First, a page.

The Glaucous-winged Gull, also known as the Larus glaucescens, is a large species of gull found in North America. This bird is commonly seen around coastal areas and canals throughout its range.
The Glaucous-winged Gull has a wingspan that ranges from 137 to 165 centimeters (54 to 65 inches) and weighs between 1.3-2.3 kilograms (2.9-5 lbs). Adults have white heads with gray mantle feathers while juveniles have brown speckled plumage on their backs but will eventually turn grey by their second year.
Where To Find This Bird
These birds are primarily found along the west coast of North America, spanning from Alaska down to California. They can also be found inland near lakes or ponds during migration seasons.
Glaucous-winged gulls prefer to nest on rocky cliffsides or atop buildings near water sources such as oceans, bays, estuaries or rivers. During the winter months they may venture into urban areas for food resources.
Glaucous-winged gulls are opportunistic feeders and eat a variety of foods including fish, crustaceans, mollusks and sometimes small mammals like rodents or baby rabbits when available. They scavenge garbage dumps; steal food from other seabirds; even oceanic mammals like sea lions share prey with them in return for cleaning parasites off their fur/skin surfaces.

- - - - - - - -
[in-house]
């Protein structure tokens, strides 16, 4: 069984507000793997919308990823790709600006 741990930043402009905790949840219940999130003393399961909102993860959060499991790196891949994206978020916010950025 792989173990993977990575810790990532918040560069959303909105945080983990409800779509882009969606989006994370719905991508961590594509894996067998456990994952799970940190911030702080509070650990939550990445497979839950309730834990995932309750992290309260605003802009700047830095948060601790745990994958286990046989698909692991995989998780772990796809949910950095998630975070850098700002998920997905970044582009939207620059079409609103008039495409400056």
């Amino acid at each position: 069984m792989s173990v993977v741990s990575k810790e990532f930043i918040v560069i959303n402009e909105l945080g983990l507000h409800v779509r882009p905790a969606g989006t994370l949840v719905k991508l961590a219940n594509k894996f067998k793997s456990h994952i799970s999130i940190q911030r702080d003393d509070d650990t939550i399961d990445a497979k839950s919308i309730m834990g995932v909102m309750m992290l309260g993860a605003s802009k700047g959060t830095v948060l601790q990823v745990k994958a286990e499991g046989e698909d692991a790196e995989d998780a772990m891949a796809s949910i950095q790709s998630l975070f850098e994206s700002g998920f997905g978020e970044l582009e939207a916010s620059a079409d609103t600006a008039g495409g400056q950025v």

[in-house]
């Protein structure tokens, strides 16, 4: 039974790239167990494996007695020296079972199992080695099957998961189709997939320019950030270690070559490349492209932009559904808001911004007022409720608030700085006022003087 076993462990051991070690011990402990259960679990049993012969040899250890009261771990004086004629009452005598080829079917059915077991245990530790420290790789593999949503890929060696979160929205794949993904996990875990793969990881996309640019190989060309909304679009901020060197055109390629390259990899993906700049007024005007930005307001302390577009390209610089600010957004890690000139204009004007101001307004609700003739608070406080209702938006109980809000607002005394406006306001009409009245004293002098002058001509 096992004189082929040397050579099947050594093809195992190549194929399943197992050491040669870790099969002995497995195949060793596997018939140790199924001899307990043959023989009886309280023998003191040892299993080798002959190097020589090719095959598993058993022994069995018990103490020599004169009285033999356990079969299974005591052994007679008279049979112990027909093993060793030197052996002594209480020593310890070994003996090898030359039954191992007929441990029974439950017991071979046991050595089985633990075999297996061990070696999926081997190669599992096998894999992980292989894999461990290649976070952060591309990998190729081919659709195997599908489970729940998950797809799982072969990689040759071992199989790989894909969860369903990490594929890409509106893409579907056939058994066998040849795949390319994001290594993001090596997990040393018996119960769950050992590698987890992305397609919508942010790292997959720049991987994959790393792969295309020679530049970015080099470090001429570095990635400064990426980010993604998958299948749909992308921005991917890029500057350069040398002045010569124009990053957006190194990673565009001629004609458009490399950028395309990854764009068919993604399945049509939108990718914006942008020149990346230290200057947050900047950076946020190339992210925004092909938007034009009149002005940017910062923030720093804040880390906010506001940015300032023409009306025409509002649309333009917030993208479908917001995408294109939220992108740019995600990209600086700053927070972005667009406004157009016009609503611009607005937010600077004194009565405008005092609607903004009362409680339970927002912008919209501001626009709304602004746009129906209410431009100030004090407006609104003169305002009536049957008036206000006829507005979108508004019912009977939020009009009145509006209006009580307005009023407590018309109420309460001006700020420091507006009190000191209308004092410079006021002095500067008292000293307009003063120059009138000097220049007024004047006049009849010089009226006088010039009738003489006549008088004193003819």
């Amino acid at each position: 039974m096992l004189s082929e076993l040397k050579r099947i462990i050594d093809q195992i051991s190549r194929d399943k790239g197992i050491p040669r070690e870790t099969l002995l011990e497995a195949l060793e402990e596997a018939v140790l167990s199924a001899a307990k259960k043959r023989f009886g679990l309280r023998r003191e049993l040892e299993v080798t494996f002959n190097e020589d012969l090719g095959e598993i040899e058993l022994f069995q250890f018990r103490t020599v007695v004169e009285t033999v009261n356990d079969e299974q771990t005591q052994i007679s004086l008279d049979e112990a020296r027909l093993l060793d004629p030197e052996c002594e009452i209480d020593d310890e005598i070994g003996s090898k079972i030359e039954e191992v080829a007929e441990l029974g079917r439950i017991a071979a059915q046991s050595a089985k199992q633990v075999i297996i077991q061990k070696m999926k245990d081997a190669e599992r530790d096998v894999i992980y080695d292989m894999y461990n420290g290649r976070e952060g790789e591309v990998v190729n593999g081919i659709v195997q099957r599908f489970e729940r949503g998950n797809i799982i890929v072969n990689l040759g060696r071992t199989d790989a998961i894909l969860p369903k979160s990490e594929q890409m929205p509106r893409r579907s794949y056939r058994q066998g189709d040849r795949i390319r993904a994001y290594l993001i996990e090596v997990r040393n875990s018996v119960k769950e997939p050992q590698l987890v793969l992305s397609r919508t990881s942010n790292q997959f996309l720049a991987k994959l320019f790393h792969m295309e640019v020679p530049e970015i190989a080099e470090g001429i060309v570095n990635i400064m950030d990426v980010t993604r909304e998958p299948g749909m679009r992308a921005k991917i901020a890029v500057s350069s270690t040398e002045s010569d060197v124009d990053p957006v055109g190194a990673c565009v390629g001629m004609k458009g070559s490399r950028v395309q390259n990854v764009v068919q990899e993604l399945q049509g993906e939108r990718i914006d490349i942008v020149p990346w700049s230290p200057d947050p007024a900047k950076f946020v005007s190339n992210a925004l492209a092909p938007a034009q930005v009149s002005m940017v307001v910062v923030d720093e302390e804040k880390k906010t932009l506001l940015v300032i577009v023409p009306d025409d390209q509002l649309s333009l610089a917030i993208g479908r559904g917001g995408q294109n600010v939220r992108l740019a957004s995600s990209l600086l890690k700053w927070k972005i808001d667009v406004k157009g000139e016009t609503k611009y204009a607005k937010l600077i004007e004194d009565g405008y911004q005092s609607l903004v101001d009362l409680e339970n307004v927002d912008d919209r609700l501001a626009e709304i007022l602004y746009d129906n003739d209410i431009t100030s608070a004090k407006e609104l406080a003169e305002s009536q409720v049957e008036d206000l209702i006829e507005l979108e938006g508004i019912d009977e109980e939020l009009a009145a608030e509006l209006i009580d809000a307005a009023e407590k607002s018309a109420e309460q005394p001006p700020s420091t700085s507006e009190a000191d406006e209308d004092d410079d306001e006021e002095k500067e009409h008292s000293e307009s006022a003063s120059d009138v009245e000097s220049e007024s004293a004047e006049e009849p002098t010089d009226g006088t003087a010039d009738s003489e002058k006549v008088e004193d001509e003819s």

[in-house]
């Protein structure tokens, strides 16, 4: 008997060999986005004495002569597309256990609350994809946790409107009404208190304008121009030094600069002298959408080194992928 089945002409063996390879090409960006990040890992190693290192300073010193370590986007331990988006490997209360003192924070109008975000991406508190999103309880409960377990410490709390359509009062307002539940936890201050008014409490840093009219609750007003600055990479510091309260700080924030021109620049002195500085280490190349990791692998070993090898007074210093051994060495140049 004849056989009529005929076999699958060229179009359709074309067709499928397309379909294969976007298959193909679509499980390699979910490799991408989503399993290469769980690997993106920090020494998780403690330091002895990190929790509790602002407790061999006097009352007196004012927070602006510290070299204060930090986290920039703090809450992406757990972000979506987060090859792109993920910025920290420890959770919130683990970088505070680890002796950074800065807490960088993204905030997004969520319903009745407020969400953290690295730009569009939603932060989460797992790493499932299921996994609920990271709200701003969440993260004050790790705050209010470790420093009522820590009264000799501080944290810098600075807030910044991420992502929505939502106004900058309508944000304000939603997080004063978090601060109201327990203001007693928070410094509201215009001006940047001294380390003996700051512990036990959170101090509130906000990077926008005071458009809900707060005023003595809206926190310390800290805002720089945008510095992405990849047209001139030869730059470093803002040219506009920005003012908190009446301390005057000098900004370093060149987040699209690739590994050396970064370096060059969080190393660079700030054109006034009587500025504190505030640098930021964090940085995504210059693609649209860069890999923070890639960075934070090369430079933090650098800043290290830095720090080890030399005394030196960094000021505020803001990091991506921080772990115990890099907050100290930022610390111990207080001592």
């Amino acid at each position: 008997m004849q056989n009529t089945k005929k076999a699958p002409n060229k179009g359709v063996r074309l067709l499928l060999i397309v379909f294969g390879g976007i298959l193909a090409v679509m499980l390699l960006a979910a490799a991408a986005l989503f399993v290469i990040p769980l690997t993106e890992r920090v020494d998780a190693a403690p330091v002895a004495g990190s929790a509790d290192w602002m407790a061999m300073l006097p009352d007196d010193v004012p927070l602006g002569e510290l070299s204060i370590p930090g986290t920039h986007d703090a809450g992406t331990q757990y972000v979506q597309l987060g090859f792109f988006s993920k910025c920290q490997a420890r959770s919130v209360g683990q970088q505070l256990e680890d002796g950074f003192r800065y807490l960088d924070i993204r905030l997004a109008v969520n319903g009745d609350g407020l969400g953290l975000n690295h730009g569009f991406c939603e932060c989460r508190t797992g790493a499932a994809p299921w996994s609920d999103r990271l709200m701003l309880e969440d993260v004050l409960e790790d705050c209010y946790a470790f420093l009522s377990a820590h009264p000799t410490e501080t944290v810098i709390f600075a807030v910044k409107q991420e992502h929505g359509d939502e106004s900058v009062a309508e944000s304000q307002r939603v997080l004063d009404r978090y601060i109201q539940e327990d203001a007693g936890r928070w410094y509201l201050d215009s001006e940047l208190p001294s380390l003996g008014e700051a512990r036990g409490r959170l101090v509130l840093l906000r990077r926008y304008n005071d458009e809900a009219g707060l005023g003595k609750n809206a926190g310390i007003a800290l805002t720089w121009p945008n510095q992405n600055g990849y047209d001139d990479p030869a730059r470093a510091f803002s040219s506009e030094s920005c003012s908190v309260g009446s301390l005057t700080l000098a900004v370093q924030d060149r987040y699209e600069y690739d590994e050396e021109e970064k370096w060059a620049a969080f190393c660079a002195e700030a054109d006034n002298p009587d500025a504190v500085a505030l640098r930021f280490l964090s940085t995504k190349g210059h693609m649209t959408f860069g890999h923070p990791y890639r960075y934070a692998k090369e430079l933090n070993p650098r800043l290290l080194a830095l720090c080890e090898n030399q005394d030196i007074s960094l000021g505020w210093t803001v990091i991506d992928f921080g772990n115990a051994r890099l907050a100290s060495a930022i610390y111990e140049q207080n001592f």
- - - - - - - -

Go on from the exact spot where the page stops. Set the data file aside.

One interesting fact about these birds is that they are known for exhibiting ‘site fidelity’, which means they tend to stick close to where they first nested unless environmental changes force them out further away from home ranges over time.
Another fascinating trait of these birds is their ability to use tools – specifically rocks – in order to crack open hard-shelled prey items like clams and mussels. They drop the prey from a height and release it onto rocks below to crack their hard outer shell.
In conclusion, the Glaucous-winged gull is an impressive bird that has adapted well to its coastal habitat. It is fun to watch them glide effortlessly over water or soar through the sky. Their resourcefulness when foraging for food and tools usage make watching these birds even more fascinating. If you live near a coast in North America, make sure you keep your eyes peeled for this beautiful bird species!